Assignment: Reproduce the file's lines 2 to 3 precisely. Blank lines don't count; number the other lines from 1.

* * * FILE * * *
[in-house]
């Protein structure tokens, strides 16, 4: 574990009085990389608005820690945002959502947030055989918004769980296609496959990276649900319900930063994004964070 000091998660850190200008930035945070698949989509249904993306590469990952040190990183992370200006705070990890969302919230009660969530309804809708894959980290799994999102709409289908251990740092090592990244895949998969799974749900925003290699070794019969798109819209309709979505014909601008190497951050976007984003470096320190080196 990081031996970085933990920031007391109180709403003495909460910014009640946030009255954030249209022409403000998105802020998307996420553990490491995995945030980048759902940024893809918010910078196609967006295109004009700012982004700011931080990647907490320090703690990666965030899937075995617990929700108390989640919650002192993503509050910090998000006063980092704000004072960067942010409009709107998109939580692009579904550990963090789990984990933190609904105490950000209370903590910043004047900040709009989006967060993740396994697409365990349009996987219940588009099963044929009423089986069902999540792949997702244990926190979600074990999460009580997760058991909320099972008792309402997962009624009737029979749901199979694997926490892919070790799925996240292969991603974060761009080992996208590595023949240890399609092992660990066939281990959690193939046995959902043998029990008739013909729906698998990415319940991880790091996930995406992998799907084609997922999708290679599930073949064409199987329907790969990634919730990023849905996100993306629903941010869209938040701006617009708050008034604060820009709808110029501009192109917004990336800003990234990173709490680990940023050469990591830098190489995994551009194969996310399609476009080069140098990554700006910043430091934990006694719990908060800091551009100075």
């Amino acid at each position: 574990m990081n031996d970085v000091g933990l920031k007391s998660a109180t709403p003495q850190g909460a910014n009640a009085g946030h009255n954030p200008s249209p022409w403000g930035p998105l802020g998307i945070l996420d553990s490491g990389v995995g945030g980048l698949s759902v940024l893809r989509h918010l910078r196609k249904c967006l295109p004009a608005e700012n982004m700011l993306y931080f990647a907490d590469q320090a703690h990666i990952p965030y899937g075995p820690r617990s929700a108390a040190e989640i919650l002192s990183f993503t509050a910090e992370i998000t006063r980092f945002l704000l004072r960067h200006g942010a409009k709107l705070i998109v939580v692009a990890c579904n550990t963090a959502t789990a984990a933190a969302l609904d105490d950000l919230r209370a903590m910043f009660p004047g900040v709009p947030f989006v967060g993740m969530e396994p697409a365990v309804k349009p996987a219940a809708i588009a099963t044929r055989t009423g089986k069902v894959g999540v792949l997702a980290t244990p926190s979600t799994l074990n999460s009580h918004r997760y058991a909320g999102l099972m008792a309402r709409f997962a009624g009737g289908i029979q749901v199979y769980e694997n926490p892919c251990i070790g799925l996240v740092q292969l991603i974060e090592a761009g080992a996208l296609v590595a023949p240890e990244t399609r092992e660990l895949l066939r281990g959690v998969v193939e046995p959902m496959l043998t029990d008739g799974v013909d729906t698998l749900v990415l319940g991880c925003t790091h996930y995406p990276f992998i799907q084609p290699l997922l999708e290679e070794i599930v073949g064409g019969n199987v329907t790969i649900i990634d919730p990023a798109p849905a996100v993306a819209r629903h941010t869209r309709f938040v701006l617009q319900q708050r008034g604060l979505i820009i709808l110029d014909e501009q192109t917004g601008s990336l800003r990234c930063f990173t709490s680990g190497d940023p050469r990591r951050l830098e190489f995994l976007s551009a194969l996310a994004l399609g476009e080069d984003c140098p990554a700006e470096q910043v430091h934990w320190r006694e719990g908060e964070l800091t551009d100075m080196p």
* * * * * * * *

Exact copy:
């Protein structure tokens, strides 16, 4: 574990009085990389608005820690945002959502947030055989918004769980296609496959990276649900319900930063994004964070 000091998660850190200008930035945070698949989509249904993306590469990952040190990183992370200006705070990890969302919230009660969530309804809708894959980290799994999102709409289908251990740092090592990244895949998969799974749900925003290699070794019969798109819209309709979505014909601008190497951050976007984003470096320190080196 990081031996970085933990920031007391109180709403003495909460910014009640946030009255954030249209022409403000998105802020998307996420553990490491995995945030980048759902940024893809918010910078196609967006295109004009700012982004700011931080990647907490320090703690990666965030899937075995617990929700108390989640919650002192993503509050910090998000006063980092704000004072960067942010409009709107998109939580692009579904550990963090789990984990933190609904105490950000209370903590910043004047900040709009989006967060993740396994697409365990349009996987219940588009099963044929009423089986069902999540792949997702244990926190979600074990999460009580997760058991909320099972008792309402997962009624009737029979749901199979694997926490892919070790799925996240292969991603974060761009080992996208590595023949240890399609092992660990066939281990959690193939046995959902043998029990008739013909729906698998990415319940991880790091996930995406992998799907084609997922999708290679599930073949064409199987329907790969990634919730990023849905996100993306629903941010869209938040701006617009708050008034604060820009709808110029501009192109917004990336800003990234990173709490680990940023050469990591830098190489995994551009194969996310399609476009080069140098990554700006910043430091934990006694719990908060800091551009100075």
């Amino acid at each position: 574990m990081n031996d970085v000091g933990l920031k007391s998660a109180t709403p003495q850190g909460a910014n009640a009085g946030h009255n954030p200008s249209p022409w403000g930035p998105l802020g998307i945070l996420d553990s490491g990389v995995g945030g980048l698949s759902v940024l893809r989509h918010l910078r196609k249904c967006l295109p004009a608005e700012n982004m700011l993306y931080f990647a907490d590469q320090a703690h990666i990952p965030y899937g075995p820690r617990s929700a108390a040190e989640i919650l002192s990183f993503t509050a910090e992370i998000t006063r980092f945002l704000l004072r960067h200006g942010a409009k709107l705070i998109v939580v692009a990890c579904n550990t963090a959502t789990a984990a933190a969302l609904d105490d950000l919230r209370a903590m910043f009660p004047g900040v709009p947030f989006v967060g993740m969530e396994p697409a365990v309804k349009p996987a219940a809708i588009a099963t044929r055989t009423g089986k069902v894959g999540v792949l997702a980290t244990p926190s979600t799994l074990n999460s009580h918004r997760y058991a909320g999102l099972m008792a309402r709409f997962a009624g009737g289908i029979q749901v199979y769980e694997n926490p892919c251990i070790g799925l996240v740092q292969l991603i974060e090592a761009g080992a996208l296609v590595a023949p240890e990244t399609r092992e660990l895949l066939r281990g959690v998969v193939e046995p959902m496959l043998t029990d008739g799974v013909d729906t698998l749900v990415l319940g991880c925003t790091h996930y995406p990276f992998i799907q084609p290699l997922l999708e290679e070794i599930v073949g064409g019969n199987v329907t790969i649900i990634d919730p990023a798109p849905a996100v993306a819209r629903h941010t869209r309709f938040v701006l617009q319900q708050r008034g604060l979505i820009i709808l110029d014909e501009q192109t917004g601008s990336l800003r990234c930063f990173t709490s680990g190497d940023p050469r990591r951050l830098e190489f995994l976007s551009a194969l996310a994004l399609g476009e080069d984003c140098p990554a700006e470096q910043v430091h934990w320190r006694e719990g908060e964070l800091t551009d100075m080196p």